The PET-CT [Figure 1]a, maximum intensity projection image] showed metabolically active bilateral cervical lymph nodes (green arrow), lytic skeletal lesion in the left humerus shaft (short black arrow), lytic skeletal lesion in the left acetabulum (long black arrow), deposit in the left adrenal gland (blue arrow), and nodules in the bilateral lungs, indicating metastatic disease. In addition, an ill-defined, FDG-avid lesion was seen in the left corpus cavernosum of the shaft of the penis causing deviation of septum to right [red arrow in [Figure 1]a and [Figure 1]c. On questioning, the patient admitted of having mild dysuria; however, no penile pain, hematuria, or cutaneous ulceration was reported. In setting of multiple visceral metastatic diseases seen at other sites, biopsy was avoided and this FDG-avid penile lesion was interpreted as penile metastasis.
|Figure 1: Positron emission tomography–computed tomography (a: maximum intensity projection) showed metastatic disease in cervical lymph nodes (green arrow), skeletal lesion in the left humerus (short black arrow), lesion in the left acetabulum (long black arrow), deposit in the left adrenal gland (blue arrow), and nodules in the bilateral lungs. In addition, an ill-defined, fluorodeoxyglucose-avid lesion was seen in the shaft of the penis causing deviation of septum to right (red arrow in a and c). Follow-up positron emission tomography–computed tomography after tyrosine kinase inhibitor therapy (maximum intensity projection: b) showed significant morphological and metabolic reduction in all previously seen lesions including penile lesion (red arrow d)|
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The patient was treated with tyrosine kinase inhibitor (TKI) therapy with oral pazopanib. Post-TKI therapy, the patient reported gradual relief of bone pain along with reduction in cervical lymphadenopathy. Follow-up PET-CT was performed 6 months after initiating TKI therapy. The follow-up PET-CT [MIP image, [Figure 1]b showed significant morphological and metabolic reduction in all previously seen lesions including penile lesion [red arrow, [Figure 1]d, suggestive of favorable response to therapy.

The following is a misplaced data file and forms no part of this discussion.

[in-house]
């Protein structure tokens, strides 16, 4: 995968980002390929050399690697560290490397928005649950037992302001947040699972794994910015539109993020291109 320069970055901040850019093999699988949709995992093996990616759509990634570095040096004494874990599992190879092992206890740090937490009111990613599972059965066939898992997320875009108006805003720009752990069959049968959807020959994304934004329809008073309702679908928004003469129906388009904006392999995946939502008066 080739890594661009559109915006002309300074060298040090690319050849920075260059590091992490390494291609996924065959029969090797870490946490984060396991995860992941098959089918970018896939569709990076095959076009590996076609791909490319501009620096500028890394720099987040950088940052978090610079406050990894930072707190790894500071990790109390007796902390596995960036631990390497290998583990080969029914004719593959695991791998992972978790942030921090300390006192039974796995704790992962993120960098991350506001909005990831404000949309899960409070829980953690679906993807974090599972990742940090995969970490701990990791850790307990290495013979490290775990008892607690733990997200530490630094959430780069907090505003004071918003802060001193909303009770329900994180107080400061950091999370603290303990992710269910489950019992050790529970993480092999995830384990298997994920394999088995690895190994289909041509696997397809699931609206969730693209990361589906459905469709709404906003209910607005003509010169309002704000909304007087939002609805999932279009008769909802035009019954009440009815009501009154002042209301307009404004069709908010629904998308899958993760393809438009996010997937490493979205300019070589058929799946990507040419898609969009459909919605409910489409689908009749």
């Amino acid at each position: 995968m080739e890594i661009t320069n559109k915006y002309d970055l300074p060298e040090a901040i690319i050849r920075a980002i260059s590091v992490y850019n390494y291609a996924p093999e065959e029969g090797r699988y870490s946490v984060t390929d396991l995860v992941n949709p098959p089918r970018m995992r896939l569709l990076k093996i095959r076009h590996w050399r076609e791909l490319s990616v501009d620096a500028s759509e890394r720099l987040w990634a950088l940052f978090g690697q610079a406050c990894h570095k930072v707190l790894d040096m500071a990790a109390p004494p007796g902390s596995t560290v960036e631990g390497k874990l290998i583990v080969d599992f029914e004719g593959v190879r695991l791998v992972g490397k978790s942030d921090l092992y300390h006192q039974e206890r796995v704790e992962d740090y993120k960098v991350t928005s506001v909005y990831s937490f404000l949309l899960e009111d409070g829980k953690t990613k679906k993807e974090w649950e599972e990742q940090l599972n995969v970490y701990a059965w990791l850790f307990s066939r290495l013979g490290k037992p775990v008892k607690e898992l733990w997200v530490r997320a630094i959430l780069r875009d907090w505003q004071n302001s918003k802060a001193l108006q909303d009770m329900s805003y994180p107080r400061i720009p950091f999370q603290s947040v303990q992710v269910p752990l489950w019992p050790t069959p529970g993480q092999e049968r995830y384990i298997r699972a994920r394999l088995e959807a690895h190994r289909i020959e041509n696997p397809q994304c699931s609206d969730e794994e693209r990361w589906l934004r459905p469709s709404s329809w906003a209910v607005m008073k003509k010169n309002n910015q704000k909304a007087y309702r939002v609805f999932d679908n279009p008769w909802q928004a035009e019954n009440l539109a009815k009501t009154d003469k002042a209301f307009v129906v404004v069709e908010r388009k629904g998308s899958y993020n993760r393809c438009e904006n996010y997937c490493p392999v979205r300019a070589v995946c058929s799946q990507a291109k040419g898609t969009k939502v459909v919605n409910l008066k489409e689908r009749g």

Penile metastases are extremely rare with <500 cases reported. Common primaries that metastasize to the penis include bladder, prostate, colon, rectum, and kidney.,, Clinical presentation mainly includes penile pain, palpable nodules, and priapism. Increased penile size, cutaneous ulceration, dysuria, and hematuria may also occur.
Penile involvement in any primary malignancy indicates grave prognosis as it indicates disseminated disease. The median survival of such patients varies from 6 months to 2 years., However, significant advances have been made in the last decade since the introduction of different TKIs such as sunitinib, pazopanib, and sorafenib. In our case, significant reduction in disease activity was observed after TKI therapy.
Our case highlights the role of whole-body imaging and exquisite sensitivity offered by FDG PET-CT in diagnosing rare occurrence of penile metastasis.
Declaration of patient consent
The authors certify that they have obtained all appropriate patient consent forms. In the form the patient(s) has/have given his/her/their consent for his/her/their images and other clinical information to be reported in the journal. The patients understand that their names and initials will not be published and due efforts will be made to conceal their identity, but anonymity cannot be guaranteed.
Financial support and sponsorship
Conflicts of interest
There are no conflicts of interest.